Suppose you want to find the __longest__ or __shortest__ entry from a long list of text strings. Or, maybe you need to retrieve the 2nd, or 3rd or 4th longest/shortest entry from the list. How to do it?

Let's start with this small fragment of a big table, for example:

The first column of this table contains the subject

**list**of arbitrary textual entries. All other columns are provided for explanatory purpose only.

If all, what you need, is just finding the longest or shortest entry in the list, then you can use the following ARRAY formulas to find both the longest and the shortest entry:

=INDEX($A$2:$A$18,MATCH(**MAX**(LEN($A$2:$A$18)),LEN($A$2:$A$18),0)) Result: **composition**

=INDEX($A$2:$A$18,MATCH(**MIN**(LEN($A$2:$A$18)),LEN($A$2:$A$18),0)) Result: **nob**

As you can see, the list contains *two *entries (composition, participant) of the maximum length (11 characters), but the formula finds the **first** matching value equal exactly to the lookup value, because the strings are not sorted in any way and the formula uses **0** match-type (the strings are and can be in any order).

In the second case (smallest strings) there is only one 3-character entry (nob), so it is the first matching value by default.

This is pretty obvious. But, what if you'd like to retrieve the 2nd, 3rd, 4th, etc. longest or shortest textual entries?

Well, in such cases you'd need to use slightly modified ARRAY formulas that are shown below, first three for the longest strings and the last three for the shortest strings:

=INDEX($A$2:$A$18,MATCH(**LARGE**(LEN($A$2:$A$18),**2**),LEN($A$2:$A$18),**1**)) Result: **participant **(the **2nd** longest string; **1** requires ascending sort order of entries, and __composition__, __participant__ are, in fact, in ascending order in the list)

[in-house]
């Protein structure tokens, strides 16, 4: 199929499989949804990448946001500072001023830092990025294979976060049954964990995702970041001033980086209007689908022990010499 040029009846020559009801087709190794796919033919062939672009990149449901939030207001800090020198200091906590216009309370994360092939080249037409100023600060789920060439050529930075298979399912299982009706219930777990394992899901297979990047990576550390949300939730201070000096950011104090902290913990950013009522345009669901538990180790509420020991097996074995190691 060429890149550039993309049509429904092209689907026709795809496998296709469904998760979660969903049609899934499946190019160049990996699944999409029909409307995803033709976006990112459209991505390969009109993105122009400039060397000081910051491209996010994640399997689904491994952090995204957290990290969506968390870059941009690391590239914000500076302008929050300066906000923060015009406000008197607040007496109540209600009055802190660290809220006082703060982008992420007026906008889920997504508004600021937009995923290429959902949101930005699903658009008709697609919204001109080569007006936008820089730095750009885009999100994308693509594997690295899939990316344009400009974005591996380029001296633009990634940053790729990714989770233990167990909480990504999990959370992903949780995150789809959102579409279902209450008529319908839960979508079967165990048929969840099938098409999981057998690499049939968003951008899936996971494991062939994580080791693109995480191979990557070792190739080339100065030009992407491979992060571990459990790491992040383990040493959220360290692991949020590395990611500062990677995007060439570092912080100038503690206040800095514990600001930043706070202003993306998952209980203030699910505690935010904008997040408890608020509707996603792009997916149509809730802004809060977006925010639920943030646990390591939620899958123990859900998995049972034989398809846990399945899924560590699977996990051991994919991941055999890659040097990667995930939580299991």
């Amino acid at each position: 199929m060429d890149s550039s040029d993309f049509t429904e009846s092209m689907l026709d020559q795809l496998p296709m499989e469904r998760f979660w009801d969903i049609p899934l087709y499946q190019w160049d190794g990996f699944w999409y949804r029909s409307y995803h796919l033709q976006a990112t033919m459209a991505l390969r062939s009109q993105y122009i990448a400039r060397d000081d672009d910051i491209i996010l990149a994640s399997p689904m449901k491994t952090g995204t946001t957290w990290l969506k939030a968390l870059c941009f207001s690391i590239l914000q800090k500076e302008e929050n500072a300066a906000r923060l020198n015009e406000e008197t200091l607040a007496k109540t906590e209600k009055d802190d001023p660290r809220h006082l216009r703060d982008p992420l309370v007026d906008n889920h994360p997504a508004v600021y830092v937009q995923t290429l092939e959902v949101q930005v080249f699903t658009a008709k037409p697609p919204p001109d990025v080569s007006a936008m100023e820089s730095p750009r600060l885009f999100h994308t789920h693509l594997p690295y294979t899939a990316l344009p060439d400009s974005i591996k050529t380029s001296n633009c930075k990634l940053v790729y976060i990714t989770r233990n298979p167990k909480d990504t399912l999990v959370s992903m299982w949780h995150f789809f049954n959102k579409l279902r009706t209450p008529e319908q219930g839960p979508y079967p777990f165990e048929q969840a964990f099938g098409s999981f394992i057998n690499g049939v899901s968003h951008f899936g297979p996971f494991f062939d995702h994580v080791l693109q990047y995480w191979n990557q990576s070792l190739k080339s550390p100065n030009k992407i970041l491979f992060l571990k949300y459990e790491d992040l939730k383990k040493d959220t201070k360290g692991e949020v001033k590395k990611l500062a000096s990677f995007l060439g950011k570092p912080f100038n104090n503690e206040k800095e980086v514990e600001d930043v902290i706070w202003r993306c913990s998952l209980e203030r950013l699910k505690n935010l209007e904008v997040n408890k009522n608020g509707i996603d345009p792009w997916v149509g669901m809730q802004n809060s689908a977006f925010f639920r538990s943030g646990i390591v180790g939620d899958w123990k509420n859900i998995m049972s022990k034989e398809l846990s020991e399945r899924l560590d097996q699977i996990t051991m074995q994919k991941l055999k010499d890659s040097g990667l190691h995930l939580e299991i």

**LARGE**(LEN($A$2:$A$18),

**3**),LEN($A$2:$A$18),

**0**))

**production**(the

**3rd**longest string)

**LARGE**(LEN($A$2:$A$18),

**4**),LEN($A$2:$A$18),

**0**))

**let it be**(the

**4th**longest string)

=INDEX($A$2:$A$18,MATCH(**SMALL**(LEN($A$2:$A$18),**2**),LEN($A$2:$A$18),**0**)) Result: **part **(the **2nd** shortest string)

**SMALL**(LEN($A$2:$A$18),

**3**),LEN($A$2:$A$18),

**0**))

**part**(the

**3rd**shortest string)

**SMALL**(LEN($A$2:$A$18),

**4**),LEN($A$2:$A$18),

**0**))

**part**

**(the**

**4th**shortest string)

*the first occurrence*of 4-character strings is shown, because the strings (

__part__,

__rama__,

__mart__) are not sorted in any way in the list.

**Barbara**and

**Marta**strings are repeated as the results of subsequent formulas, for the same reason (unsorted order in the list).

__When using this type of formulas you must remember that__:

1. The formulas are of ARRAY type so, after typing in, you have to enter them using **CTRL+SHIFT+ENTER** keyboard sequence.

2. Any **spaces** included in the entries are __ counted__ with LEN function, so pay attention to that.

3. If there are multiple longest or shortest entries in the list, the formulas will find just the __first__ one. To find out, if there are more than one Max/Min length entries, you'd need to use **Find** feature provided in Excel ribbon.

4. The formulas do not work with multiple columns.

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